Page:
Welcome to the 10s, everyone! Now, enough with the pleasantries: With an entire demarcated decade stretching out before us, Ball in Europe wonders about future headlines, about who’s coming up, about “Who’s Next” in ESPNspeak. Here’s to thinking we’ll be talking about some of the following this decade…
• Enes Kanter. It’s impossible to tell at present where the sensation (and MVP) of the 2009 FIBA U18 European Championship will be going in 2010 and beyond, unless “upward” is included as a potential location. Despite announcing his intention to play NCAA basketball at University of Washington next season, certain improprieties Kanter may or may have not been involved with at Fenerbahçe Ülker could keep him from playing at his stated destination next year; the question of whether Kanter actually played professionally with Fenerbahçe reportedly led to his departure from Las Vegas’ Findlay College Prep in September.
No matter: Kanter has been ripping up American high-school ball this season, recording an insane line of 48 points and 24 rebounds in a November game; some 50 to 60 NCAA schools sought to recruit Kanter before he settled on getting with the Huskies. Be certain that, whether the Turk is playing college ball or Euroleague in 2010-11, this dude will make his mark on the game before 2020.
• Team Serbia and Team Slovenia. A pair of national men’s teams that were competitive throughout the 2000s nonetheless ended up the surprise squads of Eurobasket 2009. While Slovenia recorded its best-ever finish as an independent nation with a mix of veterans and youth (the tournament roster included four players born in the 1970s five players aged 26 or younger), the Serbians went in with a relative bunch of unknowns who stunned Spain in the opener and ended up taking home silver.
In the coming decade, we’ll be watching the evolution of the Slovenian program and fearing that of Serbia: Just imagine how the latter will be playing in, say, the 2014 FIBA Worlds with four more years under their belts.
• Team Finland. Talk about your no-names. Finland snuck into the Eurobasket Qualifying Rounds this year to face off against the likes of France and Italy, but left the tournament with a little respect earned. The Finns will hardly become a world power this decade, but it would be shocking to not see this nation a bit, um, higher in the FIBA rankings (They’re not even in the top 73? I swear i don’t get this system) by decade’s end. Plus, who else is curious about Petteri Koponen, a former no. 30 overall draft selection, playing NBA ball?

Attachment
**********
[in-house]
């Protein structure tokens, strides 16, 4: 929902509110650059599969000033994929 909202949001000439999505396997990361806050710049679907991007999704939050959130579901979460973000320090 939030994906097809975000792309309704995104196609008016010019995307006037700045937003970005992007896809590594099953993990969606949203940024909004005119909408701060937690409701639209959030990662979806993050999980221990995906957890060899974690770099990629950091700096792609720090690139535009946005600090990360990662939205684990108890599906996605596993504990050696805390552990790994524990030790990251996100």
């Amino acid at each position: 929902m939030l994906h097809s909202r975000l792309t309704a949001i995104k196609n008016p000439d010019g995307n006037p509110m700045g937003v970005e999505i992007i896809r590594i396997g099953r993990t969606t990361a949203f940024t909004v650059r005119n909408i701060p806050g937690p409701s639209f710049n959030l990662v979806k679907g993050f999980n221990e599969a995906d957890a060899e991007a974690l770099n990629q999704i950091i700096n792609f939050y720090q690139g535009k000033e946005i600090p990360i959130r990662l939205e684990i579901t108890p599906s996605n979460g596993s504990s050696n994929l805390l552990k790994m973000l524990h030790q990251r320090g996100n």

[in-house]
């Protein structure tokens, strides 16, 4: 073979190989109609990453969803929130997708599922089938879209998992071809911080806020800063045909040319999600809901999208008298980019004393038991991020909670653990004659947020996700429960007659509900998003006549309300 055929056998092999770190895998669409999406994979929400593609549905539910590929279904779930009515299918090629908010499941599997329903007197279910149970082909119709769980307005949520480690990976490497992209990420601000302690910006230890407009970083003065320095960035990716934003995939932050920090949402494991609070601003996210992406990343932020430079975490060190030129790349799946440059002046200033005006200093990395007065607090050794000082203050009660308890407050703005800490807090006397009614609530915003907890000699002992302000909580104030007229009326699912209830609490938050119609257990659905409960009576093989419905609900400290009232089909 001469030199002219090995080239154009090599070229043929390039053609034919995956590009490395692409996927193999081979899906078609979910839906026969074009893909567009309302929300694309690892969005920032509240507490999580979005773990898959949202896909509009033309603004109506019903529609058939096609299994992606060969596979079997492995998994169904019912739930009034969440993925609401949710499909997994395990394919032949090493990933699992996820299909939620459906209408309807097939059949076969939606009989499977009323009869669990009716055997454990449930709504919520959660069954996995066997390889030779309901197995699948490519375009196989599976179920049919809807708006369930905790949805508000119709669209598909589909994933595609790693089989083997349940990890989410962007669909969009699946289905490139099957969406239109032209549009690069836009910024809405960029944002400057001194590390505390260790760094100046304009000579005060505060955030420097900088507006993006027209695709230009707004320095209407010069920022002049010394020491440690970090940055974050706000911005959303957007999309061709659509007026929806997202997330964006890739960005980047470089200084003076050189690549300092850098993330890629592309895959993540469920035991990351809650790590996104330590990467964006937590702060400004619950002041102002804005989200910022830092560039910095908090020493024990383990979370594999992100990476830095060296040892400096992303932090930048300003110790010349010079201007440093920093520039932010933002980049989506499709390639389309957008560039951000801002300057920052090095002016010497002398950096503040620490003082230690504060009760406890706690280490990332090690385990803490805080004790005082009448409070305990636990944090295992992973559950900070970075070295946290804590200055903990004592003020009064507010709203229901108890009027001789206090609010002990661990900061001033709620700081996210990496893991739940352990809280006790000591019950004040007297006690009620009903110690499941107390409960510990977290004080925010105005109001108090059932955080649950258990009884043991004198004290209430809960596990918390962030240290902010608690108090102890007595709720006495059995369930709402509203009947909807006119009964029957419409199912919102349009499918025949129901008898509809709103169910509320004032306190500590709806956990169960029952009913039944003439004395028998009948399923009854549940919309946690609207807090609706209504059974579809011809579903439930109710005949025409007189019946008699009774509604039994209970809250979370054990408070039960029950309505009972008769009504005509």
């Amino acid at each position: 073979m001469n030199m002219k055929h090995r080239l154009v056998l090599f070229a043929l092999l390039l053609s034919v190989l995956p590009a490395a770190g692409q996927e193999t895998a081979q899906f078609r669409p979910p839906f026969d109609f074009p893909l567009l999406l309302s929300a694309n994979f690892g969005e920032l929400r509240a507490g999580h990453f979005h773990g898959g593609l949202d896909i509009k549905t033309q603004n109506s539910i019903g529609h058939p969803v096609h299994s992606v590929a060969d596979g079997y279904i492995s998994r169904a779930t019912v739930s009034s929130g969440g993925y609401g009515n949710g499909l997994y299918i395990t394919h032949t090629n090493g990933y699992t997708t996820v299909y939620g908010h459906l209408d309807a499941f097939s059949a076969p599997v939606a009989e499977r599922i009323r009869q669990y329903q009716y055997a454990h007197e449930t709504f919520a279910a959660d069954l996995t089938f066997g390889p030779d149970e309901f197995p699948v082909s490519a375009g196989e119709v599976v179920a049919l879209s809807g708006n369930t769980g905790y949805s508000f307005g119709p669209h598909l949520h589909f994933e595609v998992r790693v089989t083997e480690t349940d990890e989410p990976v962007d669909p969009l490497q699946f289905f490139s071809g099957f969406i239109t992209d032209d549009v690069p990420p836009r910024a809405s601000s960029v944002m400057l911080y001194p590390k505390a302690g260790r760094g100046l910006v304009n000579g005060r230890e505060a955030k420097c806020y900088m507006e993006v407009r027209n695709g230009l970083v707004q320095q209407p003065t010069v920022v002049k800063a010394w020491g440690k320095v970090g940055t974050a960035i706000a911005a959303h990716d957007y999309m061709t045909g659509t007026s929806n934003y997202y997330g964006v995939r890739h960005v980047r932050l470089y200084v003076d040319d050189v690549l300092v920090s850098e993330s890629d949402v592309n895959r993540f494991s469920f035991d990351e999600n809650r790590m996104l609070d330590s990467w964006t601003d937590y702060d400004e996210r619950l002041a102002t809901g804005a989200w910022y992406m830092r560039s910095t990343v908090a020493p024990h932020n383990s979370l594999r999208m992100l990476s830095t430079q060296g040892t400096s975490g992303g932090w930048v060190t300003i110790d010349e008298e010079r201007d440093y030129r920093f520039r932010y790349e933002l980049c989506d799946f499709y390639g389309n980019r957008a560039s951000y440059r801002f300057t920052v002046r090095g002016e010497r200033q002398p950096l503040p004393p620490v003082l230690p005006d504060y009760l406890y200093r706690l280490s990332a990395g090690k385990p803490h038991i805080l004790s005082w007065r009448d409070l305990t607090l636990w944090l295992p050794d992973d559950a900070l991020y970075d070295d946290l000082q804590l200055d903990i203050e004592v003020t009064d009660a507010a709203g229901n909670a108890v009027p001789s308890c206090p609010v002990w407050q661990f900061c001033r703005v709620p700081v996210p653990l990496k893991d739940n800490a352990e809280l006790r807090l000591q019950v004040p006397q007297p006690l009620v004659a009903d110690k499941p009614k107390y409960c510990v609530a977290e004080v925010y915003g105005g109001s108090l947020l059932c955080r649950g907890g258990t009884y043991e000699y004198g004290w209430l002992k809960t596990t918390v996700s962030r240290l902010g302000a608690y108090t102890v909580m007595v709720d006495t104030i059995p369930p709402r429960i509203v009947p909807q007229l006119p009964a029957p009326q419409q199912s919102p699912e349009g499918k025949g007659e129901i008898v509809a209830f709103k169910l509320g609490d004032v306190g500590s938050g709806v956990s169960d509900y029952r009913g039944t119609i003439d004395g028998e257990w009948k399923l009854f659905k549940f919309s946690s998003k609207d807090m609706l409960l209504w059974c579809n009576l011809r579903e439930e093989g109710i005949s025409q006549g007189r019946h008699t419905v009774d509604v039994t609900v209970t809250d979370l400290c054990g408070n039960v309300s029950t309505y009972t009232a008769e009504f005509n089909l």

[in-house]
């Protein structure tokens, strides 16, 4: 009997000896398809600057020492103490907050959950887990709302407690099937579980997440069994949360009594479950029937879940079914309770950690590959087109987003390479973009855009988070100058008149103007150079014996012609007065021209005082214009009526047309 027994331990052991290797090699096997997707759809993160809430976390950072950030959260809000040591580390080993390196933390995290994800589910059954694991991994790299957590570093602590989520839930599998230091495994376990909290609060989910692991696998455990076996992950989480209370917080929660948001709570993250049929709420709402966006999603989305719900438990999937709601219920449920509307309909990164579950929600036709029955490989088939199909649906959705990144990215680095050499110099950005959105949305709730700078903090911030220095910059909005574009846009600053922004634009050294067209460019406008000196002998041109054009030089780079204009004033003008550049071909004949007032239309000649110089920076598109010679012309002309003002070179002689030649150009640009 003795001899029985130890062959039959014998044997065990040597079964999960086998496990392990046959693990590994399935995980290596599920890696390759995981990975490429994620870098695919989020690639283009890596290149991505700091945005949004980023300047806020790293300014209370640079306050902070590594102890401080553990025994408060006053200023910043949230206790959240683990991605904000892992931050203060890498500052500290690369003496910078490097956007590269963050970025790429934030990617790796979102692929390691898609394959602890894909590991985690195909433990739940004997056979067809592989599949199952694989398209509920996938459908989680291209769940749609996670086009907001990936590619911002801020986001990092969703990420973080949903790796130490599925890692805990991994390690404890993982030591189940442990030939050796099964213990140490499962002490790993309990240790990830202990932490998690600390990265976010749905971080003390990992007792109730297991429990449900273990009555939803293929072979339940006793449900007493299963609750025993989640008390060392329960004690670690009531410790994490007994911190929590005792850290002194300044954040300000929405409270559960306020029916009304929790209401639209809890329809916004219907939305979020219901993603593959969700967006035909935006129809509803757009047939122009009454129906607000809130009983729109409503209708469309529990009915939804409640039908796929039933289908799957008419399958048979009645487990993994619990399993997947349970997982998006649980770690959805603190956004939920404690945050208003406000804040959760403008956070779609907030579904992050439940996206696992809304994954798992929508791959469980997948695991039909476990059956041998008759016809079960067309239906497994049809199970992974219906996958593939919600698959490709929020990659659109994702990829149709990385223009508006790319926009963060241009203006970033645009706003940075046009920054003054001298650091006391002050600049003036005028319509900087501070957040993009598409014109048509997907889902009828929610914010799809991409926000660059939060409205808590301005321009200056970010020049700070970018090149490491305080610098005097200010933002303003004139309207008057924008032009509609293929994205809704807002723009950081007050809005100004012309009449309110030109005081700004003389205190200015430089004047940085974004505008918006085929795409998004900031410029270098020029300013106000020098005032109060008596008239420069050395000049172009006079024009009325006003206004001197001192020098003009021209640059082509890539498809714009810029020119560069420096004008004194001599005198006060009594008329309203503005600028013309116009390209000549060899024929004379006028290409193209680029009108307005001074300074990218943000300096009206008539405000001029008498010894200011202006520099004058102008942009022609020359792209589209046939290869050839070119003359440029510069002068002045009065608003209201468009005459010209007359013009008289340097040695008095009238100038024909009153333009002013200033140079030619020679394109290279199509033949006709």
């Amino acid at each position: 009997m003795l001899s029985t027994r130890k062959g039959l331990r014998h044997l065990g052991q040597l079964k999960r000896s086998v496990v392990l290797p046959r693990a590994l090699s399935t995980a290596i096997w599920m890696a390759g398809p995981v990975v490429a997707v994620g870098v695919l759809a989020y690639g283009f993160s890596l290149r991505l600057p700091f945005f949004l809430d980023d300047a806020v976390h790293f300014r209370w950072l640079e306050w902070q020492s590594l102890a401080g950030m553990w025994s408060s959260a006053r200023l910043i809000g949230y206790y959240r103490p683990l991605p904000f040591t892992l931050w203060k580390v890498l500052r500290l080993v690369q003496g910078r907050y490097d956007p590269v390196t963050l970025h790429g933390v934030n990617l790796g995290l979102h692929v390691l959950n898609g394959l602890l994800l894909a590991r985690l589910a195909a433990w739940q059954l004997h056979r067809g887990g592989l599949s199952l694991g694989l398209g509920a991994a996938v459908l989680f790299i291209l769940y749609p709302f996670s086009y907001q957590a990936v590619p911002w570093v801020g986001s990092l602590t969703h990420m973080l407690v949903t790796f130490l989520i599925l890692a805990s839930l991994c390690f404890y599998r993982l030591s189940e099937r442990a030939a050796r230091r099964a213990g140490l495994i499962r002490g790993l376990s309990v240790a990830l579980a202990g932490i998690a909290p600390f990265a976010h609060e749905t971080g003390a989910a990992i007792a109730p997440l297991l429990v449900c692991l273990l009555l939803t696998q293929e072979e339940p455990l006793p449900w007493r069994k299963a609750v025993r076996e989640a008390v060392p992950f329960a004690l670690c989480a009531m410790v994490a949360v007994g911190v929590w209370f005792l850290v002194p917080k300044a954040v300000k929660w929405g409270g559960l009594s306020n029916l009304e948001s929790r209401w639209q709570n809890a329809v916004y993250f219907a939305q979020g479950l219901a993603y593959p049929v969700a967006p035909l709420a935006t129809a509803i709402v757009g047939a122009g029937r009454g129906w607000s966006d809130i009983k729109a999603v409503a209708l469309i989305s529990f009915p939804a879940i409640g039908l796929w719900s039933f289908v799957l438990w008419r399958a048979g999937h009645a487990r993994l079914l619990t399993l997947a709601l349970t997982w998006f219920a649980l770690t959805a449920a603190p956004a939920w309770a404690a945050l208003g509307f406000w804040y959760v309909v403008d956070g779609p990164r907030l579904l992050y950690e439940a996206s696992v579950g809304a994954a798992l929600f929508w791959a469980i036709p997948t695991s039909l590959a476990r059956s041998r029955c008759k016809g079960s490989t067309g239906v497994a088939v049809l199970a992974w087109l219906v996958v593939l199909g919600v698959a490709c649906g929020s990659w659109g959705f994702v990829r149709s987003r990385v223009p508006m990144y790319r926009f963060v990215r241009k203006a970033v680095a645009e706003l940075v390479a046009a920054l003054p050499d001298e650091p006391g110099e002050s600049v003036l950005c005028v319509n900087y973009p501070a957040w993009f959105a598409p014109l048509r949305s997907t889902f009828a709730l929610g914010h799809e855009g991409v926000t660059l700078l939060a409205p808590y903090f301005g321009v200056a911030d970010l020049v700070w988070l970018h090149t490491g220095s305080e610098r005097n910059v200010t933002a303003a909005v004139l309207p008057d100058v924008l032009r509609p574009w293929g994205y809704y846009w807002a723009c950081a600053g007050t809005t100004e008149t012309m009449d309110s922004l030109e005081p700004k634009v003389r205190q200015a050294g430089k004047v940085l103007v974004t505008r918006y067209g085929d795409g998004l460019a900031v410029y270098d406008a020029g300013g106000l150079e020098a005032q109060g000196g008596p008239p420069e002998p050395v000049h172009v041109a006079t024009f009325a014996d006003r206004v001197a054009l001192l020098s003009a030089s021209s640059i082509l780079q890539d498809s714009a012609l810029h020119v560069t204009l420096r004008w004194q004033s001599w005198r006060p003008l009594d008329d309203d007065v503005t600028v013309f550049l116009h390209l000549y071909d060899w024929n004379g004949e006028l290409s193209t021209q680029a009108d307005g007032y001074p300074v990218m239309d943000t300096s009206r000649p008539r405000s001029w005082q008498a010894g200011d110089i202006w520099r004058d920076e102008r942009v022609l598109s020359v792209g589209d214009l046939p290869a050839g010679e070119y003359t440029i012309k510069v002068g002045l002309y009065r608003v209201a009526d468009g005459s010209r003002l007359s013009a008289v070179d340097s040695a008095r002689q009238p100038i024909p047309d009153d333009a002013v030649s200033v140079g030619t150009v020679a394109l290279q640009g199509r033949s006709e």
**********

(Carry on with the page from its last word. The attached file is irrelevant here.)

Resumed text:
• Alba Torrens. After pummeling The Continent’s men’s teams for most of the decade, is Spain now ready to achieve such dominance on the women’s side as well? Surely the Spanish women have hearts set on making The Leap into the discussion alongside the big three of Team USA, Russia and Australia in the 2010s, while all eyes for the time being are on point guard Torrens, star of Spain’s 2008 Olympic squad and MVP of the U20 European Championship Women 2009 with an average line in the latter of 16 points, 6.1 rebounds and 4.3 assists per game – and she’s just 20, folks. Torrens is currently playing with Avenida and may someday suit up for the Connecticut Sun.
• Darko Milicic. The most infamous NBA no. 2 overall pick not named Sam Bowie returns home. Darko’s quest for redemption will surely be an unavoidable story for years to come.
• The economy, attendance. Still. At least in the short-term. With eight games gone, only Asseco Prokom (nearly plus-23%) and Real Madrid (plus-22%) are showing significant gains in attendance on last season and both teams play to less than 70% capacity in the average home game. Meanwhile, Fenerbahçe Ülker is down a whopping 78% on last season and mighty FC Barcelona plays to half-full home crowds and is down nearly 30% in ticket sales from 2009-10. Though international finance may right itself overnight (or not), the repercussions of the poor 2008-2009 economy will be felt in Europe’s highest levels of sport for seasons to come.
• Women as guns for hire (on both sides of the Atlantic). Hey, guess what: Sue Bird’s back with Spartak Moscow, the insta-team of Russian women’s basketball, thereby making Spartak the prohibitive favorite to take their fourth consecutive FIBA Euroleague Women title alongside the 2010 national title. Of course, Spartak is merely the ultimate extension of big-money European women’s pro team, successfully assembling a team month-to-month – day-to-day if necessary – that is designed to win tomorrow and nothing more.
In fact, in times of the tanked economy, the world’s highest-level women’s basketball players are among the few fortunate to potentially bag two decent-sized paychecks: One in Europe and a second in the WNBA. As long as that league remains solvent, that is.
And what do you figure we’ll be talking about in the next 10 years…?